The market’s response to December’s policy-setting meeting of the Federal Open Markets Committee (FOMC) is a case in point. In light of the sell-off in equity market, market participants were hoping for a “dovish rate rise”. Some even expected the Federal Reserve (the Fed) to pause its rate rising cycle. While the Fed did revise lower its ‘dots’ (signalling fewer future rate rises), comments by Chair Powell accompanying the increase in the fed funds rate were not dovish, driving market volatility even higher. Subsequently, Fed speakers turned more dovish, allowing markets to start rebounding slightly.

As markets slowly grasp that central banks are no longer underpinning asset valuations with their magic QE wand, sharper and sudden moves will likely become the new norm. The low volatility QE world many participants were used to is ending.

In some ways, this is a return to ‘normal’ (i.e., the QE world was an historical aberration). In the new normal, the emphasis will likely shift towards the fundamentals: macroeconomic data and corporate fundamentals will have a greater influence on price action. In this light, we note the deterioration in our aggregate US macro data quant signal: after being positive since 2012, it now stands at neutral. Clearly, markets have already priced in this decline, so whether the signal deteriorates further or improves from here will be key. We expect all eyes to be on the fourth quarter corporate earnings season, which is just starting.

 

What’s in the price?

What the market already prices is of course a key consideration. As discussed above, with macroeconomic data already deteriorating and equity markets around 20% off their year-ago highs, a lot of bad news is already in the price.

Put differently, previously elevated valuations have corrected sharply – e.g., the S&P 500 P/E ratio sagged from 20 points to around 14.5 currently, a level last seen in 2013.

Here our macroeconomic scenario, which models plausible states of the world given the available information and the potential evolution of various factors, comes in to play. As shown, for example, in Exhibit 5 for the S&P 500, US stocks have started pricing in the more bearish scenarios, but clearly, they could have further to run compared to our most bearish expectations.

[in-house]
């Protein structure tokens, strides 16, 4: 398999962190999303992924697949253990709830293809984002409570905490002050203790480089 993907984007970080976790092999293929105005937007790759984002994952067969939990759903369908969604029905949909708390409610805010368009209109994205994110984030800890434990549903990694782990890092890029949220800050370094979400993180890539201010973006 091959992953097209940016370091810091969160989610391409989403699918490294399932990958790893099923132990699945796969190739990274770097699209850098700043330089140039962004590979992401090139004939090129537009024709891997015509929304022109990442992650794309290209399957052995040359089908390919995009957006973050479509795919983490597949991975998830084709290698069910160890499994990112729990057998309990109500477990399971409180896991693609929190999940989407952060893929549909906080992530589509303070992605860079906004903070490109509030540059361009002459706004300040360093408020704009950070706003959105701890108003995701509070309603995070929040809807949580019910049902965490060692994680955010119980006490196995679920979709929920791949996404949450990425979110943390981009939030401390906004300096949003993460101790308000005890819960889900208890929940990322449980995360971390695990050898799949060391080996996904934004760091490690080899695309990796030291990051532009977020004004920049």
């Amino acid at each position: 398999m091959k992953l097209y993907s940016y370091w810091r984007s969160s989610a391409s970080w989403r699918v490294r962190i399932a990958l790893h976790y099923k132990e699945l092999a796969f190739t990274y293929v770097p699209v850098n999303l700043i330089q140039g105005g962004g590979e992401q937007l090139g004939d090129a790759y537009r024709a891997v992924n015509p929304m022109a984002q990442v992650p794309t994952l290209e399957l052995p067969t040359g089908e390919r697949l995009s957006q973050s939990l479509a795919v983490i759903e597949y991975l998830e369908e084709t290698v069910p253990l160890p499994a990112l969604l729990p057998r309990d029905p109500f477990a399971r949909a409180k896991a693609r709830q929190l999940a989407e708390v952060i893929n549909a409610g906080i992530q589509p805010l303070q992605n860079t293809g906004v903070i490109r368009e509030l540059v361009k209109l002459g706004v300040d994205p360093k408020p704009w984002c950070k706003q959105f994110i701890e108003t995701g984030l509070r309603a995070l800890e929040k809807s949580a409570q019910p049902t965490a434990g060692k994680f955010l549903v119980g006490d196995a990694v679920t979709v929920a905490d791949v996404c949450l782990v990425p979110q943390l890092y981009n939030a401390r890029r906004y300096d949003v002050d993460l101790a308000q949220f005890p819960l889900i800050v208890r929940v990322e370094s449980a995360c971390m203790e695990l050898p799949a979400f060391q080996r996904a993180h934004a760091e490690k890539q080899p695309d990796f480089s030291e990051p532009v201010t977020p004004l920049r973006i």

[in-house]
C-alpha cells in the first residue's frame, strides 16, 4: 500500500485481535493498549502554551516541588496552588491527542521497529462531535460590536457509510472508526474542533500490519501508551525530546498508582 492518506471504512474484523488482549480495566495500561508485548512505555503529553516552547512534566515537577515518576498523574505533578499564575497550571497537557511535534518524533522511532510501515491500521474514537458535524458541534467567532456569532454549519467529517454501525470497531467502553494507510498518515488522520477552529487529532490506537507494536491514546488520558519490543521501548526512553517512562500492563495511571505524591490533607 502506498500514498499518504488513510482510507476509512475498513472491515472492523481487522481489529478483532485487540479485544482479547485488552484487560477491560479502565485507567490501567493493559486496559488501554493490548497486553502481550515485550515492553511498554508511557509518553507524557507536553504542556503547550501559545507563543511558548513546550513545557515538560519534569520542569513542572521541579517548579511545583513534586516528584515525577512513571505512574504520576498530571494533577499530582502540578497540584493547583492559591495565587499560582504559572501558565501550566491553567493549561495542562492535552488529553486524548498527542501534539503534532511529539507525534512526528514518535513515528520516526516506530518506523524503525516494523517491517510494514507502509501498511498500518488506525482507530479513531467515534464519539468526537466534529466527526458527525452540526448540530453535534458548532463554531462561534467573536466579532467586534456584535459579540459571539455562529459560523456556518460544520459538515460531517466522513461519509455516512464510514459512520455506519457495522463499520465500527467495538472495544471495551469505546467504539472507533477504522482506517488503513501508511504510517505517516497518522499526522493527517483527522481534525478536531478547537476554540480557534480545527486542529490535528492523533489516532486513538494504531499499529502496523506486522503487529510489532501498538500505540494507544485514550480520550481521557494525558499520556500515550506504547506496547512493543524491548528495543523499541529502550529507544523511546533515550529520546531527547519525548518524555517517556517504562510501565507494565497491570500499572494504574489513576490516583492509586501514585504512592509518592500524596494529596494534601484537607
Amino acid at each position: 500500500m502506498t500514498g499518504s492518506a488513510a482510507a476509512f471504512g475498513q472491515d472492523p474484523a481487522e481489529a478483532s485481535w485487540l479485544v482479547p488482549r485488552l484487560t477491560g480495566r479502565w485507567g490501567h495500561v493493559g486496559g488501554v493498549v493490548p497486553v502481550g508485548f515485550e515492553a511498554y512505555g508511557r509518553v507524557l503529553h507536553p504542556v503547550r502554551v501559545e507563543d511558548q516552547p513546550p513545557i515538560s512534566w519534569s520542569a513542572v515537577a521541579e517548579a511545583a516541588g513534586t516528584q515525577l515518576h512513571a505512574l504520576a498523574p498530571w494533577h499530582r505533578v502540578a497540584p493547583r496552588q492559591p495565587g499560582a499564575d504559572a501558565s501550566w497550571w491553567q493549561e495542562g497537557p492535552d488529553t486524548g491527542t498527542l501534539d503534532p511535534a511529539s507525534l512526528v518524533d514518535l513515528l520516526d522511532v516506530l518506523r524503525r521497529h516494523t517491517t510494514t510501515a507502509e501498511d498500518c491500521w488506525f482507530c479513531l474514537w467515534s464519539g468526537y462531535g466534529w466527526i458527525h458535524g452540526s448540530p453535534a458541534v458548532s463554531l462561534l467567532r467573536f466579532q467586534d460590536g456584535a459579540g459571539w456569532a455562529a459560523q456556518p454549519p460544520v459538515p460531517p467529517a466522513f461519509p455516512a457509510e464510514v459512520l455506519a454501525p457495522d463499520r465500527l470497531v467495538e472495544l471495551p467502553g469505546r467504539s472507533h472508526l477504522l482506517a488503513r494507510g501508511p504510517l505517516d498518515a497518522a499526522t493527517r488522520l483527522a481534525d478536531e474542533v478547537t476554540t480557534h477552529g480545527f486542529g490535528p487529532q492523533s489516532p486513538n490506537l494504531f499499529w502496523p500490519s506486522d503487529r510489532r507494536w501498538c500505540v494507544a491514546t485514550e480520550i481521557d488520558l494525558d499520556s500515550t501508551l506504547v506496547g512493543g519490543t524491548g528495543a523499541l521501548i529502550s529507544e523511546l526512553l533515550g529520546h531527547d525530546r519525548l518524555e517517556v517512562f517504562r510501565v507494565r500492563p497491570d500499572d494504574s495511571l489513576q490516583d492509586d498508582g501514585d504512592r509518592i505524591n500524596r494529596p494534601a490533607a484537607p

We are at a crossroads, both in terms of the deterioration in the macroeconomic data and in terms of market pricing. In light of this uncertainty, we closed our tactical equity longs in December. We are structurally neutral on the asset class.

 

Exhibit 5: S&P 500 scenario analysis

sp500-scenario-analysis

Source: Bloomberg and BNPP AM, as of 09/01/2019

 

Looking at valuations and what is priced in, we note that EM equities have fared much better in recent weeks, not participating in the meltdown seen by G10 equities (Exhibit 6). Better valuations (read previous underperformance) have surely helped. Now that the market is also pricing out further Fed rate rises, there is further support for the asset class.

But as we have said before, to expect significant (outright) upside for EM assets, three conditions must be satisfied: i) a dovish Fed, ii) more policy easing in China, and iii) an easing of trade tensions between the US and China. On all three fronts, we are not yet convinced that enough progress has been made, but this remains on our radar screen for 2019.

 

Exhibit 6: EM equities outperforming recently

em-equities-outperforming-recently

Source: Bloomberg and BNPP AM, as of 09/01/2019

 


Views expressed are those of the Investment Committee of MAQS, as of January 2019. Individual portfolio management teams outside of MAQS may hold different views and may make different investment decisions for different clients.